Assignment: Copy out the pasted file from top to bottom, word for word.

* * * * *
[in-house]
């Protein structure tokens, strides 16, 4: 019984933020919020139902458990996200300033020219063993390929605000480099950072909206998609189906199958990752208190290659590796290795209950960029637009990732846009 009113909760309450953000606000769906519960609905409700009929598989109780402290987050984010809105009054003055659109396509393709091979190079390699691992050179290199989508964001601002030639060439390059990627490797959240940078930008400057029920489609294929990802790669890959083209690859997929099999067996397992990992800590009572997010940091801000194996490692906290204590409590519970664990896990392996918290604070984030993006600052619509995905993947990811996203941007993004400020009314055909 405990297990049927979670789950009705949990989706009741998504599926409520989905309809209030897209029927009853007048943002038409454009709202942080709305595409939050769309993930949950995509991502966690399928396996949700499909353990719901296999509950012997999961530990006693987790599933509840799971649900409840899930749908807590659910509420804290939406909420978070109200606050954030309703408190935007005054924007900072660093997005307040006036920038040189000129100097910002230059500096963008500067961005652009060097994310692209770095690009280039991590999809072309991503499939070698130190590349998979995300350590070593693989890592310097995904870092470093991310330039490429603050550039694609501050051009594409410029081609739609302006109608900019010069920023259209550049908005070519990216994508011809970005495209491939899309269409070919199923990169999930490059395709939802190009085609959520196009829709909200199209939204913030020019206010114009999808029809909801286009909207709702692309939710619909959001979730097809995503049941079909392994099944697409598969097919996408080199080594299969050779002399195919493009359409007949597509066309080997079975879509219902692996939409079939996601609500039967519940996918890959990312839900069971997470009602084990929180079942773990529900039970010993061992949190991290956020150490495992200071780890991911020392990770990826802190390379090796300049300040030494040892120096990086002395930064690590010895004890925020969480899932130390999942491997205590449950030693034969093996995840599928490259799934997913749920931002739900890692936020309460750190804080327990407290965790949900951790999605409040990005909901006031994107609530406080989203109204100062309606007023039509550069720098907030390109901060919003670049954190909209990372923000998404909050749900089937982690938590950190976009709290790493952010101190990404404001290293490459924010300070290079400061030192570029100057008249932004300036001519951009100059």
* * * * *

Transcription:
[in-house]
């Protein structure tokens, strides 16, 4: 019984933020919020139902458990996200300033020219063993390929605000480099950072909206998609189906199958990752208190290659590796290795209950960029637009990732846009 009113909760309450953000606000769906519960609905409700009929598989109780402290987050984010809105009054003055659109396509393709091979190079390699691992050179290199989508964001601002030639060439390059990627490797959240940078930008400057029920489609294929990802790669890959083209690859997929099999067996397992990992800590009572997010940091801000194996490692906290204590409590519970664990896990392996918290604070984030993006600052619509995905993947990811996203941007993004400020009314055909 405990297990049927979670789950009705949990989706009741998504599926409520989905309809209030897209029927009853007048943002038409454009709202942080709305595409939050769309993930949950995509991502966690399928396996949700499909353990719901296999509950012997999961530990006693987790599933509840799971649900409840899930749908807590659910509420804290939406909420978070109200606050954030309703408190935007005054924007900072660093997005307040006036920038040189000129100097910002230059500096963008500067961005652009060097994310692209770095690009280039991590999809072309991503499939070698130190590349998979995300350590070593693989890592310097995904870092470093991310330039490429603050550039694609501050051009594409410029081609739609302006109608900019010069920023259209550049908005070519990216994508011809970005495209491939899309269409070919199923990169999930490059395709939802190009085609959520196009829709909200199209939204913030020019206010114009999808029809909801286009909207709702692309939710619909959001979730097809995503049941079909392994099944697409598969097919996408080199080594299969050779002399195919493009359409007949597509066309080997079975879509219902692996939409079939996601609500039967519940996918890959990312839900069971997470009602084990929180079942773990529900039970010993061992949190991290956020150490495992200071780890991911020392990770990826802190390379090796300049300040030494040892120096990086002395930064690590010895004890925020969480899932130390999942491997205590449950030693034969093996995840599928490259799934997913749920931002739900890692936020309460750190804080327990407290965790949900951790999605409040990005909901006031994107609530406080989203109204100062309606007023039509550069720098907030390109901060919003670049954190909209990372923000998404909050749900089937982690938590950190976009709290790493952010101190990404404001290293490459924010300070290079400061030192570029100057008249932004300036001519951009100059």